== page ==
For most companies, revving up their fragrance business is just an expression. For the Aramis and Designer Fragrances division of the Estée Lauder Cos., which signed a licensing agreement with the Ford Motor Co. in May to produce a Mustang-themed fragrance, it’s a reality. The fragrance marked a return to the mass market by the Estée Lauder Cos., which had been absent from that market segment since selling Jane Cosmetics in February 2004. Mustang was first launched in Sears, J.C. Penney and Kohl’s Department Stores in July. In August, it rolled out to mass merchandisers and chain drugstores, including Wal-Mart, CVS and Target, for a total of about 22,000 doors in the U.S. In addition to traditional fragrance promotion vehicles, Mustang has also been promoted at NASCAR events and in Ford World Magazine, which is distributed to the company’s 250,000 employees, said John Nens, director of global brand licensing for the Ford Motor Company. “This fragrance is an extension of our brand, and one that we think has great potential,” said Nens, adding that the Mustang name is also licensed for shirts, hats, toys, video games and jewelry. “Even if you can’t drive the car, you can still live the brand. —J.N.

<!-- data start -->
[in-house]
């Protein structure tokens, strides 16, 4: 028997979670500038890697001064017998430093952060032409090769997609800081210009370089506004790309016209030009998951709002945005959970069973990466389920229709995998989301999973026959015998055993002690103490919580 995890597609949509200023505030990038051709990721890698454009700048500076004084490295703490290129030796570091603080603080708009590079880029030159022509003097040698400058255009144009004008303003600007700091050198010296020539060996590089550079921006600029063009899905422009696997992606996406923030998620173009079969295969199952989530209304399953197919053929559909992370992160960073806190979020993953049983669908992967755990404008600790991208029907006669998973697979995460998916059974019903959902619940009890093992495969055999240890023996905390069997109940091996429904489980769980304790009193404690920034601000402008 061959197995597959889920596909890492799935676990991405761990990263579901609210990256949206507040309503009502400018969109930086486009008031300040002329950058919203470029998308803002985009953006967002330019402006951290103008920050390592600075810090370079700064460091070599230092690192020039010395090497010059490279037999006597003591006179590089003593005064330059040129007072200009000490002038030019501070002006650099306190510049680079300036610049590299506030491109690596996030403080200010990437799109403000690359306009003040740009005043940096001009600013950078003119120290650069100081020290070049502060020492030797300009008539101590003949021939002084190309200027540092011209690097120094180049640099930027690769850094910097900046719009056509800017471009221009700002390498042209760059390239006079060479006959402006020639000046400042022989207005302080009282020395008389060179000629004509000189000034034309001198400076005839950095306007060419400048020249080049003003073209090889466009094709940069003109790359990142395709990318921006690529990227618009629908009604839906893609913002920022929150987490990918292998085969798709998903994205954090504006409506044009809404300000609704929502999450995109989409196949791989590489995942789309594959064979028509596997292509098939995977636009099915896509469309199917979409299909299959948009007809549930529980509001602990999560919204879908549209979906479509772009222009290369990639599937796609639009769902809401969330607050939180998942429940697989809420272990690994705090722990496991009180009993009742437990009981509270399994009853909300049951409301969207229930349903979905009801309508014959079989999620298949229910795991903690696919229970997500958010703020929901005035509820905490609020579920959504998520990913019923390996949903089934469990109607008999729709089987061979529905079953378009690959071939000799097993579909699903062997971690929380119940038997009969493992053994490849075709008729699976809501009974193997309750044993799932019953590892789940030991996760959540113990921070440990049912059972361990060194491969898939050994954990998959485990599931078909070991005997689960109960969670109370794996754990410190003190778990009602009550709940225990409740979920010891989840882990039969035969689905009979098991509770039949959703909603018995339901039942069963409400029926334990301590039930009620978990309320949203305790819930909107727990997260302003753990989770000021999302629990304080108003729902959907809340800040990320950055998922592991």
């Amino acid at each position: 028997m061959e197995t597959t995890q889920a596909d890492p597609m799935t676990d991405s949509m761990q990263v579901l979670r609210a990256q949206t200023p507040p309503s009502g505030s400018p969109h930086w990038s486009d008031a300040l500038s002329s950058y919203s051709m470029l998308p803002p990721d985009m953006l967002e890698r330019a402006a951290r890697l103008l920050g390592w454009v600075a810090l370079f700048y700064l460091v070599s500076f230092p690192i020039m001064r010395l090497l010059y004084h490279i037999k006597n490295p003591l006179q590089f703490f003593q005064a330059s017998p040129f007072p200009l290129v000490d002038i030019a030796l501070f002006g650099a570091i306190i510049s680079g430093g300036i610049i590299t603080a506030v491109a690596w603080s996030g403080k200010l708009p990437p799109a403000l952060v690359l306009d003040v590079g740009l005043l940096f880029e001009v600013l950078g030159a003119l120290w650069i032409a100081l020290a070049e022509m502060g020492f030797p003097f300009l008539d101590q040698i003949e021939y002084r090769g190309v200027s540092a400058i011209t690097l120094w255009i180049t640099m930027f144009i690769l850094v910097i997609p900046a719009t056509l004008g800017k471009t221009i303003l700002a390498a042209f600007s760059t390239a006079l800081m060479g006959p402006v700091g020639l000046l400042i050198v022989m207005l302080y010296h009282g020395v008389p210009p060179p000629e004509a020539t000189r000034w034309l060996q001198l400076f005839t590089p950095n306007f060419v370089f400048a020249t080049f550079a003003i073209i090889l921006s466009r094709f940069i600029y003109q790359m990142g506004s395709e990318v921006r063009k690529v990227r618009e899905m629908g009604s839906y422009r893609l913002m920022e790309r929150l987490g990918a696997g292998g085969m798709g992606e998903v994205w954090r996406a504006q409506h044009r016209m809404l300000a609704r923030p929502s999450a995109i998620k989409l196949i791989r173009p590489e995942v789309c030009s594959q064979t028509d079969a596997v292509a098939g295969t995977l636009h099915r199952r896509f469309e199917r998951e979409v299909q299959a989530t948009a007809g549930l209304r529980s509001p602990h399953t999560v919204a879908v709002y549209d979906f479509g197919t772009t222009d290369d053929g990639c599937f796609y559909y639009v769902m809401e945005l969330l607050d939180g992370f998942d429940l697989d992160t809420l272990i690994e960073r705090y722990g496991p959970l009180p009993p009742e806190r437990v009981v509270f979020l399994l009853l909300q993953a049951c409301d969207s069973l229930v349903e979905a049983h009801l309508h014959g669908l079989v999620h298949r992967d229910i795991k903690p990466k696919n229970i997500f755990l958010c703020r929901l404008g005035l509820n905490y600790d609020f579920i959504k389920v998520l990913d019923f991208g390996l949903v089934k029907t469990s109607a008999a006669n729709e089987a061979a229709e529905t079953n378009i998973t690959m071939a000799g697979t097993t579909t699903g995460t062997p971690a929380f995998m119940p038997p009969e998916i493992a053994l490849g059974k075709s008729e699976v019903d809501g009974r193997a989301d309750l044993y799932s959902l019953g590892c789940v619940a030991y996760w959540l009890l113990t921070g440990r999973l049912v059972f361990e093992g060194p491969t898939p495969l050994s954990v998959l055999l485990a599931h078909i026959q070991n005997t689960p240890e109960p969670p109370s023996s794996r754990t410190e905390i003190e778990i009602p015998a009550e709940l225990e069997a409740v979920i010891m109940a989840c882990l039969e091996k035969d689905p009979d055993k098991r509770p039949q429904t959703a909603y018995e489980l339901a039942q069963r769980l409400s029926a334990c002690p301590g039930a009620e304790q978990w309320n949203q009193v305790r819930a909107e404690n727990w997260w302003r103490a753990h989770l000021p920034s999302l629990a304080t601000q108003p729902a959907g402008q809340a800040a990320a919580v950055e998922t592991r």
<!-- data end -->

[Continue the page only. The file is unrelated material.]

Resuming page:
Mass Color Cosmetics
Jillian Dempsey for Avon